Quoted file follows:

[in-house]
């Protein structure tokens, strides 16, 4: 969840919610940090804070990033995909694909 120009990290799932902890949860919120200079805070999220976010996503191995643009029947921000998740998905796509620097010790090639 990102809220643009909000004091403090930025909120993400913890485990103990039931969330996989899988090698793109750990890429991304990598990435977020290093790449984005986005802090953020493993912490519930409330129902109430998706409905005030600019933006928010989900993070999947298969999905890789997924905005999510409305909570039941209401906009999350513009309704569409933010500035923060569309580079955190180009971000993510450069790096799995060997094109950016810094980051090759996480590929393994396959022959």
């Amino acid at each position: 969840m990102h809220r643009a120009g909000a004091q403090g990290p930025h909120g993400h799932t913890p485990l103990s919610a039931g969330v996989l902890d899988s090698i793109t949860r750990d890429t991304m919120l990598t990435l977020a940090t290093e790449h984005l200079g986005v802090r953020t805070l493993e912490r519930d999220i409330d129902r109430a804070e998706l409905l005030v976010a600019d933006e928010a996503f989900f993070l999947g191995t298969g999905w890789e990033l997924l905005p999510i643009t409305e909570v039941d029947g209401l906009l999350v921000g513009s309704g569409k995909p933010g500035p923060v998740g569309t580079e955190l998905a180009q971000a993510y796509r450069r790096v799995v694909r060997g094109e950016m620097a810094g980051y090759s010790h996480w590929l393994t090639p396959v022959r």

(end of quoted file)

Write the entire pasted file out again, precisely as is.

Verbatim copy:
[in-house]
């Protein structure tokens, strides 16, 4: 969840919610940090804070990033995909694909 120009990290799932902890949860919120200079805070999220976010996503191995643009029947921000998740998905796509620097010790090639 990102809220643009909000004091403090930025909120993400913890485990103990039931969330996989899988090698793109750990890429991304990598990435977020290093790449984005986005802090953020493993912490519930409330129902109430998706409905005030600019933006928010989900993070999947298969999905890789997924905005999510409305909570039941209401906009999350513009309704569409933010500035923060569309580079955190180009971000993510450069790096799995060997094109950016810094980051090759996480590929393994396959022959």
């Amino acid at each position: 969840m990102h809220r643009a120009g909000a004091q403090g990290p930025h909120g993400h799932t913890p485990l103990s919610a039931g969330v996989l902890d899988s090698i793109t949860r750990d890429t991304m919120l990598t990435l977020a940090t290093e790449h984005l200079g986005v802090r953020t805070l493993e912490r519930d999220i409330d129902r109430a804070e998706l409905l005030v976010a600019d933006e928010a996503f989900f993070l999947g191995t298969g999905w890789e990033l997924l905005p999510i643009t409305e909570v039941d029947g209401l906009l999350v921000g513009s309704g569409k995909p933010g500035p923060v998740g569309t580079e955190l998905a180009q971000a993510y796509r450069r790096v799995v694909r060997g094109e950016m620097a810094g980051y090759s010790h996480w590929l393994t090639p396959v022959r």